Amanda “Mandy” Northrop, 28: She would do anything to help

For the many people who loved her, the mere mention of Amanda Northrop’s name elicited elation.

Even Amanda’s 8-month-old niece, McConnell, whom Amanda baby-sat every Friday, would chant, “Aunt Mandy! Aunt Mandy!” whenever she was told Amanda would be visiting. They called the routine “Aunt Mandy’s Song.”

Amanda spent much of her time caring for others — her mother, now deceased; an elderly aunt, whose house she cleaned; a 95-year-old neighbor, whose toy poodle she walked; and several children, who loved her as their sitter.

“I would say Amanda was one of the most selfless individuals I’ve ever met,” said her sister, Melissa Gorman of Peachtree Corners. “She would do anything to help anyone at the drop of a hat.”

Amanda “Mandy” Northrop died unexpectedly July 27 after a brief illness. She was 28.

A memorial service is scheduled for Sunday at 3 p.m. at Perimeter Church in Johns Creek. H.M. Patterson & Sons, Oglethorpe Hill, was in charge of arrangements.

Amanda, who was a lifelong resident of Dunwoody, graduated from Dunwoody High School in 2003 with a few county swimming championships under her belt. She and Natanya Harper, her teammate and best friend, were known as the Dunwoody Wildcat’s “Dynamic Duo.”

They had a tight group of friends who swam together at Dunwoody and the Dynamo Swim Club, but Amanda was kind to everyone, Harper said. “She was so easy to be friends with,” she said. “The thing about Amanda was that she cared so much for everyone. She was the first person to cry with a friend, and the first person to run up and give you a hug.”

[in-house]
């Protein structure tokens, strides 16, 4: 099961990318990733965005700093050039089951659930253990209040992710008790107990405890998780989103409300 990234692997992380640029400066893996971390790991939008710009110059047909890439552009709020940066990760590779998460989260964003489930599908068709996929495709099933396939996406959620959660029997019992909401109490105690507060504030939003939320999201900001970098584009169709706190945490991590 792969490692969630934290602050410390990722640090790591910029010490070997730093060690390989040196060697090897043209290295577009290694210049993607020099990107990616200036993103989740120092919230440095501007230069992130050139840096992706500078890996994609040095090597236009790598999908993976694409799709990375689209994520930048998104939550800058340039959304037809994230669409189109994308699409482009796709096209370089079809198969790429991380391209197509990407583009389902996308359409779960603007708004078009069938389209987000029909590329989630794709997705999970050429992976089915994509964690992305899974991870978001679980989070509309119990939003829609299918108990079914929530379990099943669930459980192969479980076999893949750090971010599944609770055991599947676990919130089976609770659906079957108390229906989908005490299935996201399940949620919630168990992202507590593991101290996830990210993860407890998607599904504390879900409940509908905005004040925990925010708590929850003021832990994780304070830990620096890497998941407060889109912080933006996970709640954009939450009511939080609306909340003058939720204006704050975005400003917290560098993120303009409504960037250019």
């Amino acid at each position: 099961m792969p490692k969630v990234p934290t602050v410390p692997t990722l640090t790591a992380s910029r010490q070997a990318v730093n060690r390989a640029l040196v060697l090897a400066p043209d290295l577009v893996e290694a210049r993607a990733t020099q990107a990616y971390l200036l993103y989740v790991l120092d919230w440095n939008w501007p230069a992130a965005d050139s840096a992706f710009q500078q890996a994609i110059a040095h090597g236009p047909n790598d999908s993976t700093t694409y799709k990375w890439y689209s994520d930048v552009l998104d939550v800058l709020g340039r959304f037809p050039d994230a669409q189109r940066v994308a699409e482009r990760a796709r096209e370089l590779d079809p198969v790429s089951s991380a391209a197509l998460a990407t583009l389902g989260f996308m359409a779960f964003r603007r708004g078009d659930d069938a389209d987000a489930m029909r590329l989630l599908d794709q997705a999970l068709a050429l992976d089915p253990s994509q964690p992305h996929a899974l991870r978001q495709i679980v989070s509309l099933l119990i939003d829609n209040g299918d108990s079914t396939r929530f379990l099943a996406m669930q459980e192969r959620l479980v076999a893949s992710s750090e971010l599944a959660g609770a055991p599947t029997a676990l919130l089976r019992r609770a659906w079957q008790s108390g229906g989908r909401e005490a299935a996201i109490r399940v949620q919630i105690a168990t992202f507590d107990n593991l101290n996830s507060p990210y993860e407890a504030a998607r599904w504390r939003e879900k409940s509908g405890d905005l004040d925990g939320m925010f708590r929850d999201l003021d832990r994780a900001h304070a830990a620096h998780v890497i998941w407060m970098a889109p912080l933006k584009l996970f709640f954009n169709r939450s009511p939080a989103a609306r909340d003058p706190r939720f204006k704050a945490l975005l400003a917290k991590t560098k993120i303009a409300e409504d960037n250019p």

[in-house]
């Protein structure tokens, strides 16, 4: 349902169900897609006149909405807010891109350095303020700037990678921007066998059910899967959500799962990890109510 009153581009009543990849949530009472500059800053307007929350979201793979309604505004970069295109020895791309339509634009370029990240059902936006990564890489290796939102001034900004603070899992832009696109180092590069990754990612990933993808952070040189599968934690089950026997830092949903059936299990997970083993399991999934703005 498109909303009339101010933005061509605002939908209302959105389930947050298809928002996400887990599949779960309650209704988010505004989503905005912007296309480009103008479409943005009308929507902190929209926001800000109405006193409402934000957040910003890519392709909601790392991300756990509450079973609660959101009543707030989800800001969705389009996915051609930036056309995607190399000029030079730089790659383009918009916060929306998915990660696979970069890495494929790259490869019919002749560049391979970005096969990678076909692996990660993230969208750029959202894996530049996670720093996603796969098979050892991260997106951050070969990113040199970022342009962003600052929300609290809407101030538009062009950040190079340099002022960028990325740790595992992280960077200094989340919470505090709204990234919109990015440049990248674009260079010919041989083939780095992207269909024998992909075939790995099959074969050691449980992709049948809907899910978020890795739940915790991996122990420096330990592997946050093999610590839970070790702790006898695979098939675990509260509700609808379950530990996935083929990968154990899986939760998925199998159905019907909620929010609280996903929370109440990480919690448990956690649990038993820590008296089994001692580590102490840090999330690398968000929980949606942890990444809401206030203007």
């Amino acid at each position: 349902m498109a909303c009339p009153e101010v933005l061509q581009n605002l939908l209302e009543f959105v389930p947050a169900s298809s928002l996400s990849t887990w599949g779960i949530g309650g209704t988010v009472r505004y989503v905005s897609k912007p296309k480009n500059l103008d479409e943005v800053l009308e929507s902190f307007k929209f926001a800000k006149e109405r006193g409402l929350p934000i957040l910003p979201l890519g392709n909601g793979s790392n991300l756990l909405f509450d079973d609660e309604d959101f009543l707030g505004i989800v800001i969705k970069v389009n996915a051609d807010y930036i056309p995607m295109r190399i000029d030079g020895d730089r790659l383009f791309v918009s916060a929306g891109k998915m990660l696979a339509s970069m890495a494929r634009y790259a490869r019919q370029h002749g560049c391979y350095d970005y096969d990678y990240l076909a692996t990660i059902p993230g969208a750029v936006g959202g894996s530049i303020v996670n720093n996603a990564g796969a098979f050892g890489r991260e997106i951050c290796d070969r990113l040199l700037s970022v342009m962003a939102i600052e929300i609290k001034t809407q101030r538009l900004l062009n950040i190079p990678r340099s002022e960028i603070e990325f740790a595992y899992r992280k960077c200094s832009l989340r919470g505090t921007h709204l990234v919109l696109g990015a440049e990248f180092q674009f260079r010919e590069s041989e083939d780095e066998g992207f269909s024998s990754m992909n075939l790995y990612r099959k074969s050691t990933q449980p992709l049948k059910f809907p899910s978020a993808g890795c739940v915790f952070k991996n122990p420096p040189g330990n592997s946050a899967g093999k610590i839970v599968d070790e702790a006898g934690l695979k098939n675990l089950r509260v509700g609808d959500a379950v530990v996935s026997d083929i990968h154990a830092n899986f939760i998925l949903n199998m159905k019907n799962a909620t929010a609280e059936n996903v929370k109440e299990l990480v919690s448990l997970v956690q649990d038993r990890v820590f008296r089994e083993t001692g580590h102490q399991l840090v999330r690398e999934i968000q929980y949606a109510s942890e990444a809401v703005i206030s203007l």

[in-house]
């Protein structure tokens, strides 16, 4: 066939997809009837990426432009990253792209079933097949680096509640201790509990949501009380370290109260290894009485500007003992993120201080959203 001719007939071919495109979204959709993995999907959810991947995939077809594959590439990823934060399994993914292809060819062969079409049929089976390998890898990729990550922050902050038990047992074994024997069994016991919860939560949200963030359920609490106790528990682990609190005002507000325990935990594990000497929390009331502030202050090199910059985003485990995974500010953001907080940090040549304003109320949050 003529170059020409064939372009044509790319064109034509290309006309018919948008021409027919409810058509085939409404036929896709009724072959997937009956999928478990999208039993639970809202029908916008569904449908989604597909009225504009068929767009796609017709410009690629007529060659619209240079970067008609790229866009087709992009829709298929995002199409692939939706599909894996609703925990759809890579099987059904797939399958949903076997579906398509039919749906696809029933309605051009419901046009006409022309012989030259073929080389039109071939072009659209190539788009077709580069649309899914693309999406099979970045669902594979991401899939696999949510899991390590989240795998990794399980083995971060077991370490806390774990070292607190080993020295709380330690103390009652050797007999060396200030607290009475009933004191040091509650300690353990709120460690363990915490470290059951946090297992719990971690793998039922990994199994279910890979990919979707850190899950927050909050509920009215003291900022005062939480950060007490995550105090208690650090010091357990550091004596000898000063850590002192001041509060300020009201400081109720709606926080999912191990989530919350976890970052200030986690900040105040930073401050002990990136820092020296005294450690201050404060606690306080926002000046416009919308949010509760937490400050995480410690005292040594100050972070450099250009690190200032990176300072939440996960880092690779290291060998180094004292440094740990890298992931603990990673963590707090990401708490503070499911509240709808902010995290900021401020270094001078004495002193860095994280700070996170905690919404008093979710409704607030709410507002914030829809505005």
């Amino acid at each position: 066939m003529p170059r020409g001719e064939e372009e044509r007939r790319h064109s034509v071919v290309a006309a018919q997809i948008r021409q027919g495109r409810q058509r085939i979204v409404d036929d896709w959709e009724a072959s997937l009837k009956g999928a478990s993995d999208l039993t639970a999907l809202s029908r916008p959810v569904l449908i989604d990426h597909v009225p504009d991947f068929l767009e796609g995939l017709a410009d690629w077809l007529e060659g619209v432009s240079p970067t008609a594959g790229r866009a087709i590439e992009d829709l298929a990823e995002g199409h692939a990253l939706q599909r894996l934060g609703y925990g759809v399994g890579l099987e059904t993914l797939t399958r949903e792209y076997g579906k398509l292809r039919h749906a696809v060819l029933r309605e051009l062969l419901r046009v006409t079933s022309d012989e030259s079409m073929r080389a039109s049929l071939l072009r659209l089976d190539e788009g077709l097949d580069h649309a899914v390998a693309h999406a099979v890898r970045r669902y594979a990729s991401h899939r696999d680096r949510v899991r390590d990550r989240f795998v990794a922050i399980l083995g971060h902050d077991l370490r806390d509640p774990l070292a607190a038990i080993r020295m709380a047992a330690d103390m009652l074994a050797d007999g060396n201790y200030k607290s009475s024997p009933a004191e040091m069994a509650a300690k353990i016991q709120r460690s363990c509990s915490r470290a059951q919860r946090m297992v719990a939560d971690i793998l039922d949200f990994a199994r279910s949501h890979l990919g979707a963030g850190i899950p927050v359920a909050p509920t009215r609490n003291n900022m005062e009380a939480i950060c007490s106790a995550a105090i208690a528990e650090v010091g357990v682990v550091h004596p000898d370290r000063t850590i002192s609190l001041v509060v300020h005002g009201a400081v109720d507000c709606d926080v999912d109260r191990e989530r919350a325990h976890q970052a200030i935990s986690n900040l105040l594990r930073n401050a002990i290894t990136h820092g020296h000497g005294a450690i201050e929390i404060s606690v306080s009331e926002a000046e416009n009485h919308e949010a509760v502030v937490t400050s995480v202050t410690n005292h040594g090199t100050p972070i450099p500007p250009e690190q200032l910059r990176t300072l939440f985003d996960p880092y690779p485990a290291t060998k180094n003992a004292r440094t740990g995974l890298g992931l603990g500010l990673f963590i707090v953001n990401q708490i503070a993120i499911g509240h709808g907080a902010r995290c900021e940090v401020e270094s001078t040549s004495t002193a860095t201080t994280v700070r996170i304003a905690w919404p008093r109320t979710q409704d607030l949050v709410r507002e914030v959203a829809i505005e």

Amanda graduated from the Terry College of Business at the University of Georgia in 2007 with a marketing degree. “She was a Georgia Bulldog through and through,” said Gorman. Amanda wouldn’t miss a football game and loved joining in on game day tailgating festivities.

Soon after graduation, the economy tanked, which put Amanda and other bright, young professionals out of work. In 2009, her mother, Regina McConnell Northrop, was diagnosed with ovarian cancer, and Amanda devoted herself full time to her mother’s care.

“(Regina) was in the hospital for over 8 months constantly, and Amanda never left her side,” said her father, Robert Northrop of Dunwoody. During that time, Amanda became involved with the Ovarian Cancer Research Fund and raised thousands of dollars toward their effort.

After her mother died in 2010, Amanda, her father and her sister met for dinner every Friday at Seasons 52 near Perimeter Mall, where they would catch up over steak and shrimp flatbread, her father said.

Amanda and her sister, who was four years her senior, were close. “She was totally a fashionista and had the best taste in clothes,” Gorman said. “I didn’t have that gift. Even when I came home from college, she had to sit me down and show me how to put makeup on.”

Amanda was happiest caring for others, her friends said. She was the Schindler family’s favorite sitter, minding their three children for almost two decades, since age 12.

“We considered her part of our family,” said Marjie Schindler of Alpharetta. Amanda joined the Schindlers on family vacations and even spent some nights watching their newborn daughter, now 11, so they could get a full night’s sleep.

“I could always count on her,” said Schindler. “She was the fun big sister that everybody wished that they had.”